Pictured above: Christian pictured with some of her caregivers, including her great-grandaughter Sarah Heady, bottom left. Photo by Erin Achenbach.
By Erin Achenbach
Like many people, Belle Christian has a sweet tooth, especially when it comes to Oreos — her home is never without a package or two of the cookies. But unlike everyone else, Christian is 106 years old and was born the same year Oreos were created: 1912.
When Christian was born in St. Louis Nov. 9, 1912, Woodrow Wilson had just been elected the 28th president of the United States, Arizona recently became the 48th state, and the start of World War I was still a year and a half away.
Christian will turn 107 in November, despite not having a history of longevity in her family. And with the help of caregivers, she still lives independently with her great-granddaughter in Affton.
The centenarian credits her faith in God as the reason she has been able to live such a long life.
“Love God and thank him for everything. And be kind to others as you want others to be kind,” said Christian. “Always be close to God, remember him, and he will help you.”
Christian grew up as an only child on her family’s property in Jennings along West Florissant Avenue. Her mother died at the age of 26 from tuberculosis, when Christian was 4 years old. And her father died in his 60s from cancer.
Throughout her life, she met a varied cast of celebrities, like jazz musician Duke Ellington, who joined her and her girlfriends for lunch at the Hotel Jefferson, and a run-in with actor Jim Nabors, who played Gomer Pyle on “The Andy Griffith Show.”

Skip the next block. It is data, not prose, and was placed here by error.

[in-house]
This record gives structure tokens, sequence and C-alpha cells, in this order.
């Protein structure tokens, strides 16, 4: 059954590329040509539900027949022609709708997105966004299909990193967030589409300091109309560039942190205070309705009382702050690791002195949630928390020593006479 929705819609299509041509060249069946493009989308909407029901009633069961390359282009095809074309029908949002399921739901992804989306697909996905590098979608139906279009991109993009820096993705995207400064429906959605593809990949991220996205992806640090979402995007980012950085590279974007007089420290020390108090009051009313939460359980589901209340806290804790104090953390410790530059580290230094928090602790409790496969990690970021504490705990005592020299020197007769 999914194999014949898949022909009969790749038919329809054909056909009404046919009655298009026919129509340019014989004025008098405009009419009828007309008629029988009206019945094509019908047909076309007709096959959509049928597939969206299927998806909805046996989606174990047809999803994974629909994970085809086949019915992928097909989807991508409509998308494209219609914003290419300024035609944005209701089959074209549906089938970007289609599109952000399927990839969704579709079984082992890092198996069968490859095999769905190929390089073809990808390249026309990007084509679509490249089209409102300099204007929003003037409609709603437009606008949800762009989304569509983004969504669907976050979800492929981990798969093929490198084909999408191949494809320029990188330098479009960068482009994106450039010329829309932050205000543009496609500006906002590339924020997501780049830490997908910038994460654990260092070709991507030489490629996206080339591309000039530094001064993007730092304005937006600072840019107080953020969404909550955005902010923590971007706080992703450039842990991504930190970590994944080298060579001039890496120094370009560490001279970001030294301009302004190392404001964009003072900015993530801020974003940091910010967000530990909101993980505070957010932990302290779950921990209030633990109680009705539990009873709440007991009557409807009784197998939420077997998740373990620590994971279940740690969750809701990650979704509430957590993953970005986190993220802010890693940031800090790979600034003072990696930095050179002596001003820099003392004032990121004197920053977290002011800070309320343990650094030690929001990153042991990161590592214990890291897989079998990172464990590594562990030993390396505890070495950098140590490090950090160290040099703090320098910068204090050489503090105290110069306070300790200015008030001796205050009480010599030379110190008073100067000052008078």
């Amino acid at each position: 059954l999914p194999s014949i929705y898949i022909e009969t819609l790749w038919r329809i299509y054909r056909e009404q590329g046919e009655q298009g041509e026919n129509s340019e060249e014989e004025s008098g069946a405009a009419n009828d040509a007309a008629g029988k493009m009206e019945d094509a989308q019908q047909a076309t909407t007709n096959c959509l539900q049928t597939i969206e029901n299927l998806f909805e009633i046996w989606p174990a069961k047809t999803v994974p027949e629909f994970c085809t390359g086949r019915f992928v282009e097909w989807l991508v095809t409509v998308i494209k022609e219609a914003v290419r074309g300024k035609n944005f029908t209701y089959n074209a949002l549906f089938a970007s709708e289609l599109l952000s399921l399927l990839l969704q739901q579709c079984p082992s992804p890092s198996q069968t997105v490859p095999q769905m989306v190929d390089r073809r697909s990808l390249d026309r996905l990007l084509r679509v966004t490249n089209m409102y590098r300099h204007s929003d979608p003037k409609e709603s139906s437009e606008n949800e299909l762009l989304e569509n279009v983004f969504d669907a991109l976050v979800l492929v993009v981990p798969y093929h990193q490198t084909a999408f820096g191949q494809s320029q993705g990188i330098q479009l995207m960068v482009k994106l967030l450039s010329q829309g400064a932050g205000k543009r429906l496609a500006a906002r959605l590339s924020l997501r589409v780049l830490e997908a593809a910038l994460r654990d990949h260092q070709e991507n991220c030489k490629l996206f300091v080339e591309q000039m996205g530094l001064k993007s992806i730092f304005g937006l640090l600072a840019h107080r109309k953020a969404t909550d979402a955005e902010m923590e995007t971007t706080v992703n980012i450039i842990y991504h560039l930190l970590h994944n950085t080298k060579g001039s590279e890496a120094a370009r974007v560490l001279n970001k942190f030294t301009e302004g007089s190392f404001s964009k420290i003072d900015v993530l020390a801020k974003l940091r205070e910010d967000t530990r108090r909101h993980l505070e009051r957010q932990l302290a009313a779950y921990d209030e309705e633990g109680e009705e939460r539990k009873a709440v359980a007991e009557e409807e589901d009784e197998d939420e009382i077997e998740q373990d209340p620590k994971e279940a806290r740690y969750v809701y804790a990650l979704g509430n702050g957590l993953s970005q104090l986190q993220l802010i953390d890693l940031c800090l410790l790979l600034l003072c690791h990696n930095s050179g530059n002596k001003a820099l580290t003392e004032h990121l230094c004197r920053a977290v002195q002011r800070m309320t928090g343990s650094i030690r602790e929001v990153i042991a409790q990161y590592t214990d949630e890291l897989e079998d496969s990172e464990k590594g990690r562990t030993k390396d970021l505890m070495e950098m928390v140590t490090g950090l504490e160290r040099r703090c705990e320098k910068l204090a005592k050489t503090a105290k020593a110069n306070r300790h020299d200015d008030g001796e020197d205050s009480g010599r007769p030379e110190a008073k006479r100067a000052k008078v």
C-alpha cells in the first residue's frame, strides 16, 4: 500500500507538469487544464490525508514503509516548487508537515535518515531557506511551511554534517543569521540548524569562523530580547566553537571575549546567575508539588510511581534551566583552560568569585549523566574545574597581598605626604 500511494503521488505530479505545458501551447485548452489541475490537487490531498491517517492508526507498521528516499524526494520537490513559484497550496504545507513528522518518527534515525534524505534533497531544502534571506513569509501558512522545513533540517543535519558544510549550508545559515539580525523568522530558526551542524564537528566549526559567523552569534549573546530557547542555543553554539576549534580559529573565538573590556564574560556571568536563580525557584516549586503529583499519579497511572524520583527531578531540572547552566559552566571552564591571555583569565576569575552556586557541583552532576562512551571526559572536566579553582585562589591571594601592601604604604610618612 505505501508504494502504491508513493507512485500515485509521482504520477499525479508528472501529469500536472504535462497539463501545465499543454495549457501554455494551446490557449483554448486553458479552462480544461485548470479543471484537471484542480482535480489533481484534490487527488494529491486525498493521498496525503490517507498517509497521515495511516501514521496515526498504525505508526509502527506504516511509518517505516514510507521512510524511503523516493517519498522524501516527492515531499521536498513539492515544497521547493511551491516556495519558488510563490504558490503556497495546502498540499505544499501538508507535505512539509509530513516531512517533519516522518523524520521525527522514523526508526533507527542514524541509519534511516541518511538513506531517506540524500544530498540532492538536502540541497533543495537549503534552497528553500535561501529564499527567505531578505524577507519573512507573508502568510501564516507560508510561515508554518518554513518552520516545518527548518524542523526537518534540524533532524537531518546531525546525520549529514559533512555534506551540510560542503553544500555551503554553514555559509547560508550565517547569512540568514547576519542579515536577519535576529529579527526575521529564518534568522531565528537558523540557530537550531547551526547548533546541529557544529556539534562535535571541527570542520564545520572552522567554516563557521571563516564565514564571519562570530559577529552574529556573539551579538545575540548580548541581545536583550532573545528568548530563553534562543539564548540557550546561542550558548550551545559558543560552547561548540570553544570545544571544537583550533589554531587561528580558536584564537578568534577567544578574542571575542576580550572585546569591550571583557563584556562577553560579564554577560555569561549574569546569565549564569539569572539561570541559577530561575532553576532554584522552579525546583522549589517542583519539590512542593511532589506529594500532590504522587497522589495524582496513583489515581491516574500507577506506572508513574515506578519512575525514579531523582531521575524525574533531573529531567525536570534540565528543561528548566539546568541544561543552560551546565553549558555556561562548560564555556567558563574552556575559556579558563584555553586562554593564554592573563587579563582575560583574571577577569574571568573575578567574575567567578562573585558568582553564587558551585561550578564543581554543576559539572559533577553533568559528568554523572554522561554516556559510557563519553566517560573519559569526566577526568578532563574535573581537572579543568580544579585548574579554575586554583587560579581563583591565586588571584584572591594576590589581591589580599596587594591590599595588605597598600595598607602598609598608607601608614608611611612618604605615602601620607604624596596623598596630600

Christian was also a member of a kitchen band, which played unusual instruments, and would tour veterans homes and nursing homes to play music and dance for residents.
Christian married her first husband, Thomas Guccioni, and together they had one child, Sam, who is still alive today at the age of 85 and resides in St. Louis.
Her second husband, Elwart Gladstone Christian, was a World War I veteran born in 1897. He enlisted in the U.S. Navy at 14 years old after lying about his age. He died in 1973.
While Christian only had one child, she has 14 grandchildren and countless great-grandchildren. Her great-grandchildren range in age from 42 years old to just a couple of weeks. She lives with one of her great-grandchildren, Sarah Heady, in Affton.
For the most part, Christian lives independently. She feeds herself, keeps up with the house, folds her own laundry and spends time with the household’s two dogs, a Yorkie named Princess and Brown Sugar, a Chihuahua-terrier mix. Brown Sugar was a gift to her on her 105th birthday.
“I pretty much let her do whatever she wants,” said Heady, who works as an occupational therapist. “She can get up by herself, but I’m nearby on standby in case she needs help.”
At least once a week, Christian enjoys baking chocolate chip cookies and brownies from scratch. And Heady claims that her great-grandmother’s chocolate-chip cookies are the best ones around.
Christian had rooted for the St. Louis Blues by watching their games on television for years, and for her 106th birthday, Heady surprised her great-grandmother by taking her to her very first Blues game. At the game, Heady and Christian were interviewed by Fox 2 and were paid a visit by the Blues mascot Louie. Blues players also gave Christian the game puck.
In 106 years, Christian has never drank, smoked or driven a car. In fact, she’s never gotten a license, perhaps another secret to her longevity.
“I just thank God… maybe he just wanted me to help in some way,” she reflected on her long life. “I just thank him for everything.”